Text of Chapter 8 Depreciation and Income Taxes Asset Depreciation Book Depreciation Tax Depreciation How...
Chapter 8 Depreciation and Income
Taxes Asset Depreciation
How to Determine “Accounting Profit”
DepreciationDefinition: Loss of value for a fixed asset
Example: You purchased a car worth $15,000 at the beginning of year 2000.
End of Year
Depreciation is viewed as a part of business expenses that reduce taxable income.
Economic Depreciation (Purchase Price – Market Value) Economic losses due to both physical deterioration and technological obsolescence)
Accounting DepreciationSystematic allocation of the initial cost of an
asset in parts over time or decline in value over time
known as its depreciable life.
Economic depreciationthe gradual decrease inutility in an asset with
use and time
Accounting depreciationThe systematic allocation
of an asset’s value inportions over its
depreciable life—oftenused in engineeringeconomic analysis
Factors to Consider in Asset Depreciation
What is the depreciable life of the asset?
What is asset’s value at the end of its useful life?
What is the cost of the asset?
What method of depreciation do we choose?
What Can Be Depreciated?
Assets used in business or held for production of income
Assets having a definite service (useful) life and a life longer than one year
Assets that must wear out, become obsolete or lose value
A qualifying asset for depreciation must satisfy all of the three conditions above. Depreciable property includes buildings, machinery, equipment, vehicles, and some intangible properties. If an asset has no definite service life, the asset can not be depreciated such as land.
Example 8.1 Cost Basis of an asset represents the total cost that is claimed as an expense over an asset's life and generally includes the followings
Cost of a new hole-punching machine (Invoice price) $62,500
+ Freight 725
+ Installation labor 2,150
+ Site preparation 3,500
Cost of Machine (Cost basis) to use in depreciation calculation
Asset Depreciation Range ADR (years)
Assets Used Lower Limit Midpoint Life Upper Limit
Office furniture, fixtures, and equipment 8 10 12
Information systems (computers) 5 6 7
Airplanes 5 6 7
Automobiles, taxis 2.5 3 3.5
Buses 7 9 11
Light trucks 3 4 5
Heavy trucks (concrete ready-mixer) 5 6 7
Railroad cars and locomotives 12 15 18
Tractor units 5 6 7
Vessels, barges, tugs, and water transportation system 14.5 18 21.5
Industrial steam and electrical generation and or distribution systems
17.5 22 26.5
Manufacturer of electrical and non-electrical machinery 8 10 12
Manufacturer of electronic components, products, and systems
5 6 7
Manufacturer of motor vehicles 9.5 12 14.5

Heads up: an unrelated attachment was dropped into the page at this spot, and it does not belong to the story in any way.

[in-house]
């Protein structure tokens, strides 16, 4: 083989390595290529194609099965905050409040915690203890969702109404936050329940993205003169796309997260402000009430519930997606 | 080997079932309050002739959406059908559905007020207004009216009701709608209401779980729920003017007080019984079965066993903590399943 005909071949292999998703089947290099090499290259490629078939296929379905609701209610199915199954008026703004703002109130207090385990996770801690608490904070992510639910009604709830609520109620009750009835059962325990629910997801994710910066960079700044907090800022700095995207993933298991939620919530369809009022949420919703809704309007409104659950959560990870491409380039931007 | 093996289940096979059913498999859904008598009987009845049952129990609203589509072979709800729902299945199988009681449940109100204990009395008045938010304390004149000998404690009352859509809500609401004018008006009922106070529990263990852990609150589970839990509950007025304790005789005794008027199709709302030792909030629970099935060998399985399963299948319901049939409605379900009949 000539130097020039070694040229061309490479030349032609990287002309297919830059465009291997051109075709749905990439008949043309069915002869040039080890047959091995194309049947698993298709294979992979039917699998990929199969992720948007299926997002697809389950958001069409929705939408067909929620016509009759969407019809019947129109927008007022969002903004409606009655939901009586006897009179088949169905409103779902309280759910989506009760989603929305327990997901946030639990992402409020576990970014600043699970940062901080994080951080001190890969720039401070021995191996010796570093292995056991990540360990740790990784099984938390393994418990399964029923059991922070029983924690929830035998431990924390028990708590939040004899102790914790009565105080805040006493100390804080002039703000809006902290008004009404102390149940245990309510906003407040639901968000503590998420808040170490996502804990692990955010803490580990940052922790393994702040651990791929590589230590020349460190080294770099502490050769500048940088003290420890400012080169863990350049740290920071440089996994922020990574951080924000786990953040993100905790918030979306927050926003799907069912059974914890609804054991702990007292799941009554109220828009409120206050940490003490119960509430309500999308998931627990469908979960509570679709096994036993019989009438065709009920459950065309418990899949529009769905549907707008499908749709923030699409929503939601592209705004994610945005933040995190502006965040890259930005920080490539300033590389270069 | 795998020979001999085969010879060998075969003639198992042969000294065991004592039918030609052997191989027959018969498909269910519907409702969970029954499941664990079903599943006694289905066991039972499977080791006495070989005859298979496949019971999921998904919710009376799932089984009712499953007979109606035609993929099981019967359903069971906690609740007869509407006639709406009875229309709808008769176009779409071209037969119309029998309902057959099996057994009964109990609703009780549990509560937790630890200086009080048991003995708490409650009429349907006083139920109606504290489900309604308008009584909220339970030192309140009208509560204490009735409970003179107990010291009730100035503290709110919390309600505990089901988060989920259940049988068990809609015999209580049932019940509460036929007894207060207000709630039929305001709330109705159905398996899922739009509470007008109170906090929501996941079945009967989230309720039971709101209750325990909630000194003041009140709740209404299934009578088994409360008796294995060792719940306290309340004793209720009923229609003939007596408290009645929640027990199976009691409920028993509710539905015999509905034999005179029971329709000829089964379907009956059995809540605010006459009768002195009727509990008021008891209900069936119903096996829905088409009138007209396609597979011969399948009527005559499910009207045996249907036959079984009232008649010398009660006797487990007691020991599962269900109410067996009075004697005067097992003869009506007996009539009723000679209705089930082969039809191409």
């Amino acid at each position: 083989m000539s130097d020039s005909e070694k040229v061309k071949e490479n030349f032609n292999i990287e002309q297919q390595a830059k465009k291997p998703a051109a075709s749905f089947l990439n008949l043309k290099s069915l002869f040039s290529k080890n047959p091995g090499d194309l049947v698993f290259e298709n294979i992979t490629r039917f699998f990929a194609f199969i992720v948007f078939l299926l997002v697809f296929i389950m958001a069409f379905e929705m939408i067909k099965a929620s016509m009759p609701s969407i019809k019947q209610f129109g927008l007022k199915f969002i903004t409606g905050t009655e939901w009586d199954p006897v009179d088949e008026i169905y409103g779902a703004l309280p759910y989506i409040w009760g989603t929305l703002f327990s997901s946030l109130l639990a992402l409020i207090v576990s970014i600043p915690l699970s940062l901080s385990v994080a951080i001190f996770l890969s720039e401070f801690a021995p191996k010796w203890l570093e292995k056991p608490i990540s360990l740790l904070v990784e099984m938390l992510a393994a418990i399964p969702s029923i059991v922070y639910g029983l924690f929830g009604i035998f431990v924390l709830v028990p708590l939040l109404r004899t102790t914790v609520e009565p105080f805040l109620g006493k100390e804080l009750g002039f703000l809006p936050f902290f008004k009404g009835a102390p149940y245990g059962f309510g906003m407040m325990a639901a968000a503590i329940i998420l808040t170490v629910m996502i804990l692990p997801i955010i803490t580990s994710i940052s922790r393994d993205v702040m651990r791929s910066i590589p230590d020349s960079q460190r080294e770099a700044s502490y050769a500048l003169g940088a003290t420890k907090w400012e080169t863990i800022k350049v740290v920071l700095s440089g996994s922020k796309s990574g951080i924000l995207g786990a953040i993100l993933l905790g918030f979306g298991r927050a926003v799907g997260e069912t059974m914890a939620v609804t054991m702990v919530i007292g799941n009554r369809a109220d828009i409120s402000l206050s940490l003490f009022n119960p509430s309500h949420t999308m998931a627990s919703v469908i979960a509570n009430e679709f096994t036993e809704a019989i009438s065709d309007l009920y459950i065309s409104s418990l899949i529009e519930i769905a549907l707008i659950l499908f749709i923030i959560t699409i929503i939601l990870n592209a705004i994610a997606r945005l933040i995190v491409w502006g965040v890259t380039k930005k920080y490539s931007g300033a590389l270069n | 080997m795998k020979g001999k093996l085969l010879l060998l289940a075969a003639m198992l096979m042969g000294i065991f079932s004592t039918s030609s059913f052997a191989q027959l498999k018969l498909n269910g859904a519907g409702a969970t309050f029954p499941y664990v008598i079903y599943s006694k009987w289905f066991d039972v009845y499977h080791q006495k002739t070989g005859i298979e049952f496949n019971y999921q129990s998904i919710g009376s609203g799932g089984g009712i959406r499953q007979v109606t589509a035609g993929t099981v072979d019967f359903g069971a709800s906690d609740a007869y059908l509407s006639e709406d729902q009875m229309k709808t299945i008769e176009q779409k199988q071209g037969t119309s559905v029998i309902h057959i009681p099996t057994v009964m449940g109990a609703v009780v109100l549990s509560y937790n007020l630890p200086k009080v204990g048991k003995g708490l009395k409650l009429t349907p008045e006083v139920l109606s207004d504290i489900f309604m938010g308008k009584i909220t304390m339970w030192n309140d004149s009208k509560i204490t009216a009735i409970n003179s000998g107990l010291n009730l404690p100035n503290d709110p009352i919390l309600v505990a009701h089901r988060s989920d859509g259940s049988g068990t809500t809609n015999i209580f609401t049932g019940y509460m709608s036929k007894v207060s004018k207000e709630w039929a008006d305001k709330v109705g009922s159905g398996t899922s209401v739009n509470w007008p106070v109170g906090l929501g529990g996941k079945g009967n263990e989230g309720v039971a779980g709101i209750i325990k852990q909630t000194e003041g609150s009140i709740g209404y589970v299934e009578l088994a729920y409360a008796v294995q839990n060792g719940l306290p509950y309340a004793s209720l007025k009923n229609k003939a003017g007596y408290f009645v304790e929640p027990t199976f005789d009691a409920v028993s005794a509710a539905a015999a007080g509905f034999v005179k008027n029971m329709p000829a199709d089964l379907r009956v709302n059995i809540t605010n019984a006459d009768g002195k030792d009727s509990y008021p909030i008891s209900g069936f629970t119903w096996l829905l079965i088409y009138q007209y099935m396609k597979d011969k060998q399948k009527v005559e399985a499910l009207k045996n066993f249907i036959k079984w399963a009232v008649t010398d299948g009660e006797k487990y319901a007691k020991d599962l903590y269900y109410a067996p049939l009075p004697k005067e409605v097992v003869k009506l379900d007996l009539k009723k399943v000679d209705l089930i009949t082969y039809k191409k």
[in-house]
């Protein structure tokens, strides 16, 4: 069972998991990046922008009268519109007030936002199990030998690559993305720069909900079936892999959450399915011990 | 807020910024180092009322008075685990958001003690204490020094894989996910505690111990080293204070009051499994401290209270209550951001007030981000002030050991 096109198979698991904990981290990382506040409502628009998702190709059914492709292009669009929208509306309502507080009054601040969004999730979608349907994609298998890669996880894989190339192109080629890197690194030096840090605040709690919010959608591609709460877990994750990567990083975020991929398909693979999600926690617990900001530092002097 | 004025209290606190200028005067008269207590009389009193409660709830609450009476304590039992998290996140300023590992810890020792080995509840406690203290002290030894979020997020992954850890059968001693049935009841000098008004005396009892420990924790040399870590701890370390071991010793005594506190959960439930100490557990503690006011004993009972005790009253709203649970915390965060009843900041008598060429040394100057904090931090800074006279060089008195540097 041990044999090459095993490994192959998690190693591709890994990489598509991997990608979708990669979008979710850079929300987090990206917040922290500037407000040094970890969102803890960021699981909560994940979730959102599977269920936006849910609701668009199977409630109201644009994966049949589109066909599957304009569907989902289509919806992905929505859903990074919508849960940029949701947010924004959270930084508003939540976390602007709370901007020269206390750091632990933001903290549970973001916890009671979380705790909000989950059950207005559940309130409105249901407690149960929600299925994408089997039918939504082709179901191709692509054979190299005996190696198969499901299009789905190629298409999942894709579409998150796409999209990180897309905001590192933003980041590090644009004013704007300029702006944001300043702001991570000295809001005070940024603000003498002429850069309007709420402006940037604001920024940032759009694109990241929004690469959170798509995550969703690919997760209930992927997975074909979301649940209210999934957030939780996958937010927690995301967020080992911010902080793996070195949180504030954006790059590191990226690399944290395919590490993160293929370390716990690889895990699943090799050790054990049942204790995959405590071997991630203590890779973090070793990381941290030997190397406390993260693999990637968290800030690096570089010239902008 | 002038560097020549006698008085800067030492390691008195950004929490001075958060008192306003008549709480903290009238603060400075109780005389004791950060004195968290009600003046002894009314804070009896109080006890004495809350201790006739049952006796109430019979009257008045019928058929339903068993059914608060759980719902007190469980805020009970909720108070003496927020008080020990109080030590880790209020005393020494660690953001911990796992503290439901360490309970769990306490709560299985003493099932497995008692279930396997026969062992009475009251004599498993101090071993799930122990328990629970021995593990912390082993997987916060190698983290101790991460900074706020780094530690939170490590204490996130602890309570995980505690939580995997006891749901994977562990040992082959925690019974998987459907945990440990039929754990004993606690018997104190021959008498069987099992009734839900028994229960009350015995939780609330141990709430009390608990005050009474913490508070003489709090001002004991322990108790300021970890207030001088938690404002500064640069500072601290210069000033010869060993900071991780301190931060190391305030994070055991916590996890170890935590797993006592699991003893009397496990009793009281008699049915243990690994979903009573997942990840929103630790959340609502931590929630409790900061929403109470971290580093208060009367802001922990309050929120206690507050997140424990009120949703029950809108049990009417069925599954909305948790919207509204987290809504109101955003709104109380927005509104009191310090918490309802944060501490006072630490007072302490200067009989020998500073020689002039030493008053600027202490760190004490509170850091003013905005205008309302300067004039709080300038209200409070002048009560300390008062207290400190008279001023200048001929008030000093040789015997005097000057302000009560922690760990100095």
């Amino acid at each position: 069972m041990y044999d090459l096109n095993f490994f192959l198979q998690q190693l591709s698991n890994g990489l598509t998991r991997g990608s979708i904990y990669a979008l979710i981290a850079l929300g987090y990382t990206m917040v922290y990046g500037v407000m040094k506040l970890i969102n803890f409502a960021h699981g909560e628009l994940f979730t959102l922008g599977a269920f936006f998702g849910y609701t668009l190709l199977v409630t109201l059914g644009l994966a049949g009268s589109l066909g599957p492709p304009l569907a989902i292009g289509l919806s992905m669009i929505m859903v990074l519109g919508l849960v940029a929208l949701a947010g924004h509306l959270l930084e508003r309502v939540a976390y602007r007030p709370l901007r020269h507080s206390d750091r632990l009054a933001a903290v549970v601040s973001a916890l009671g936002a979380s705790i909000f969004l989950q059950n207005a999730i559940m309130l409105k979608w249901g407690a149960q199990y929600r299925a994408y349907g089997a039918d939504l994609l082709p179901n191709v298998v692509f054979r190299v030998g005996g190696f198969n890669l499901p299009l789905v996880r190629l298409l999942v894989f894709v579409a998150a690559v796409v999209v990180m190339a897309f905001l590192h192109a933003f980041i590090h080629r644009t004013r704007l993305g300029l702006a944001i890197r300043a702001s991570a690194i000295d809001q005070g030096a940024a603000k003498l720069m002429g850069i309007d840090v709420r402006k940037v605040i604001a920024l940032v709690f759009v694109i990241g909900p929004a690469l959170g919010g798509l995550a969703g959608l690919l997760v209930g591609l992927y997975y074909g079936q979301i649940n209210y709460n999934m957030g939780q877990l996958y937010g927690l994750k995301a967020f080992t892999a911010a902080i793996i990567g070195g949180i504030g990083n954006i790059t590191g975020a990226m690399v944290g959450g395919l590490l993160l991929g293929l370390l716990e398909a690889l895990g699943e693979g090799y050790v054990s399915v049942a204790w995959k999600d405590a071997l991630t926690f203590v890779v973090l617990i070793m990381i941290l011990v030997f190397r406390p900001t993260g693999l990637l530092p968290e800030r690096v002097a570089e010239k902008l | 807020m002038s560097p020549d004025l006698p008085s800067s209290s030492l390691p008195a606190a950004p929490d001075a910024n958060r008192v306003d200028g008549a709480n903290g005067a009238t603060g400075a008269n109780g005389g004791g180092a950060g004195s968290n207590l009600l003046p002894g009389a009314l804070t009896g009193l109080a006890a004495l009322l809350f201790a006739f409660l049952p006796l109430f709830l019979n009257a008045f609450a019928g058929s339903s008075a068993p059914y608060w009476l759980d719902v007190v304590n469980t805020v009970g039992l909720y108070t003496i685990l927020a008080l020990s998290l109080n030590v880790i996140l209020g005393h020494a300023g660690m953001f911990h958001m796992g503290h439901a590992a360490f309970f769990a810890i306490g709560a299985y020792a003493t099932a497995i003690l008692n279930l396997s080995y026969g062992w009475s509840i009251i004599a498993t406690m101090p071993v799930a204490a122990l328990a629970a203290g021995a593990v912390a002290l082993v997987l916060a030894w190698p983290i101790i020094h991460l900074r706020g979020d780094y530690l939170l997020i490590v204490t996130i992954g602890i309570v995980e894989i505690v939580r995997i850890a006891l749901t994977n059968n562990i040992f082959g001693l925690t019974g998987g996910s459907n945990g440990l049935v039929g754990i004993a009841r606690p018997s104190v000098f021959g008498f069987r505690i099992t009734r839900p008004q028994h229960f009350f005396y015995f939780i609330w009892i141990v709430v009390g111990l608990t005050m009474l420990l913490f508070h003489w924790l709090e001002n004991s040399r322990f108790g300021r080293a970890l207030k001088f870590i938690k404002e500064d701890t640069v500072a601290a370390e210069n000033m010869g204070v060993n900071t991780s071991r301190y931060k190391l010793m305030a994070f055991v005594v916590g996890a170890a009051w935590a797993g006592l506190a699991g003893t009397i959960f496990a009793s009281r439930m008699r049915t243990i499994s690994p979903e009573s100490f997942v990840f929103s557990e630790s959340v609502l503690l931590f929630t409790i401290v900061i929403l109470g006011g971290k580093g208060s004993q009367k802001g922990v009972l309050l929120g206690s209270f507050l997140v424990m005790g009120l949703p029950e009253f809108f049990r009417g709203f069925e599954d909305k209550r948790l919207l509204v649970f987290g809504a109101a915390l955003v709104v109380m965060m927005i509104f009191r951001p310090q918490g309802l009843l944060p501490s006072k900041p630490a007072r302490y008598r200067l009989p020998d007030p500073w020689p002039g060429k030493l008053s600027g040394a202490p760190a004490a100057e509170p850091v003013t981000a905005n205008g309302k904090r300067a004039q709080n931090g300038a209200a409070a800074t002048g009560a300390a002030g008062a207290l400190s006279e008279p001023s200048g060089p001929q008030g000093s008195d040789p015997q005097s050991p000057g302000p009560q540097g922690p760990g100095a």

Telephone distribution plant 28 35 42
Types of Depreciation Book Depreciation
Firms report depreciation and net income to investors / stockholders (as balance sheet or income statement)
In pricing decision
Tax Depreciation In calculating income taxes for the IRS In engineering economics, we use depreciation in the
context of tax depreciation
Book Depreciation Methods
Three different methods can be used to calculate the periodic depreciation allowances for financial reporting.
Types of Depreciation Methods:
Straight-Line Method Declining Balance Method Unit Production Method
Straight – Line (SL) MethodPrinciple A fixed asset as an asset that provides its services in a uniform fashion. That is, the asset provides equal amount of service in each year of its useful life.
Formula• Annual Depreciation
Dn = (I – S) / N, and constant for all n.
• Book ValueBn = I – n (D)
where I = cost basisS = Salvage valueN = depreciable life
Note: Without switching, we have not depreciated the entire cost of the asset and thus have not taken full advantage of depreciation’s tax deferring benefits. The rule is; if DB depreciation in any year is less than (or equal to) the depreciation amount calculated by SL, switch to and remain with the SL method for the duration of the asset’s depreciable life.
Case 1: S = 0
Case 2: S = $2,000
End of Year
Depreciation Book Value
1 0.4($10,000) = $4,000 $10,000 - $4,000 = $6,000
2 0.4(6,000) = 2,400 6,000 – 2,400 = 3,600
3 0.4(3,600) = 1,440 3,600 –1,440 = 2,160
4 0.4(2,160) = 864 > 160 2,160 – 160 = 2,000
Adjusting to salvage value
5 0 2,000 – 0 = 2,000
Note: Tax law does not permit us to depreciate assets below their salvage values.
PrincipleThe number of service units will be consumed in that period.
Service units consumed for year
total service units
(I - S)
Given: I = $55,000, S = $5,000, Total service units = 250,000 miles, usage for this year = 30,000 miles
Modified Accelerated Cost Recovery Systems (MACRS)
Personal Property (includes assets such as machinery, vehicles, equipment, furniture, and similar items)
Depreciation method based on DB method switching to SL Half-year convention Zero salvage value
Real Property [Real properties are classified into two categories: 1. residential rental property and 2. commercial building or properties]
SL Method Mid-month convention Zero salvage value
MACRS Property Classifications (IRS Publication 534)Recovery Period ADR Midpoint Class Applicable Property
3-year Special tools for manufacture of plastic products, fabricated metal products, and
motor vehicles. 5-year Automobiles, light trucks, high-tech
equipment, equipment used for R&D, computerized telephone switching systems